This ties into what I said in a post a little while back on why internal use of social hasn’t really kicked off:

Much is made of the fact that due to the consumerisation of technology, workers are more likely to expect that social tools are available to them at work. I’d agree with this, but I think it is more likely that they expect and desire to use tools of their own choosing and not some corporately imposed knowledge management solution.

In other words, I suspect in this area employees would want to use the tools they like using, for their own purposes. There’s nothing wrong with this – I’m not suggesting that people just want to waste time, or spend their working day expanding their LinkedIn network – but I do think it more important that organisations allow staff access to the tools they want to do their jobs, and then find a way of managing it all – as opposed to procuring a big system to do ‘social’ and assuming people will want to use it.

I can’t help but think that it is a shame that so few organisations within the sectors I hold dear have taken up the baton of using new technology to foster knowledge sharing, more effective management of projects and generally smarter working.

Perhaps in an age of ‘bring your own device‘, bring your own apps isn’t far behind.

iPads and apps

I’ve been playing with a new iPad recently – and I love it. The screen resolution on these things literally has to be seen to be believed.

I had an original iPad before – the one without a camera – and it was also a wifi only one, without a mobile data plan. The result of this was that I rarely took it out of the house. My new one has a 3G connection, which means it’ll get online anywhere with a decent mobile signal.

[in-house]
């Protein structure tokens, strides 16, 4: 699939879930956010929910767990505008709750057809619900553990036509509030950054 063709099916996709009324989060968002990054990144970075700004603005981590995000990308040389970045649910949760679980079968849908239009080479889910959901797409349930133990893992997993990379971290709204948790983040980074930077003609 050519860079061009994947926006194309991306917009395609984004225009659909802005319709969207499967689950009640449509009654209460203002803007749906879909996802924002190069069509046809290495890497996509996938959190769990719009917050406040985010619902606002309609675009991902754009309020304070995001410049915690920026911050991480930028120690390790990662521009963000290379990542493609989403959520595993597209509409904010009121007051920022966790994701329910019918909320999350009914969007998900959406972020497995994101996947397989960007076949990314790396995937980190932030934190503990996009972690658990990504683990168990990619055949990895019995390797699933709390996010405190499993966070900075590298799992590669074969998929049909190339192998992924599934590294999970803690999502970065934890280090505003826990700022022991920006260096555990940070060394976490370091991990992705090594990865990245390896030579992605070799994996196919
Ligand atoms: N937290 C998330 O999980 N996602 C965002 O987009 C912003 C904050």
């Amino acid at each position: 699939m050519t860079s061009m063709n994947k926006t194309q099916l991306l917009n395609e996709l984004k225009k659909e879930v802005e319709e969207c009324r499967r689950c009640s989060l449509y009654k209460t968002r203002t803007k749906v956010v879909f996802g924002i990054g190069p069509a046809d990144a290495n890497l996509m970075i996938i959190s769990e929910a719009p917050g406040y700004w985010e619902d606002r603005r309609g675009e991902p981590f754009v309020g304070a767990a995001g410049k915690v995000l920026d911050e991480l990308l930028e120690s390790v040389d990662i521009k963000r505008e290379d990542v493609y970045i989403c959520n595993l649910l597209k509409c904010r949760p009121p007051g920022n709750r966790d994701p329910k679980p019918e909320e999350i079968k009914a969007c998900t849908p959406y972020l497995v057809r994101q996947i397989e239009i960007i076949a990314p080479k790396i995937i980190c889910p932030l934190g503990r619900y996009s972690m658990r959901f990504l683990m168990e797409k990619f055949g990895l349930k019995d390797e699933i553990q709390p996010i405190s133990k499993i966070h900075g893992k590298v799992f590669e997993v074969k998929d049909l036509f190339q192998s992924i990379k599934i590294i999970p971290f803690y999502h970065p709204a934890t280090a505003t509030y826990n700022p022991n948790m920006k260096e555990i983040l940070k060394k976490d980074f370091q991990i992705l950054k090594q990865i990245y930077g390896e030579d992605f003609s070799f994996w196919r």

This latter fact means I’m more likely to break Briggs’ Law – which states that it’s impossible to use a tablet computer in public without looking like a twerp.

Anyway, here’s my home screen with my most used apps. Let’s have a look at what I’ve been using, going through the rows from top to bottom and left to right.

WordPress – mainly for managing this blog, and if I’m honest for moderating comments and so on, rather than writing posts.

Calendar – I occasionally look at this, it seems to sync reasonably with my Google calendar.

Maps – handy for planning trips and so on.

Basecamp – not a native app but a web app whose bookmark I’ve saved to the home screen. Helps keep on track of projects.

Evernote – my favourite note keeping app which syncs nicely with the website and the app on my laptop.

Articles – a client for WikiPedia which seems to work quicker and formats more nicely than the website.

Remote – I can control my stereo in the lounge using this app.

WriteRoom – a lovely distraction free text editor. great for bashing in text, but if I’m honest I tend to just use Evernote.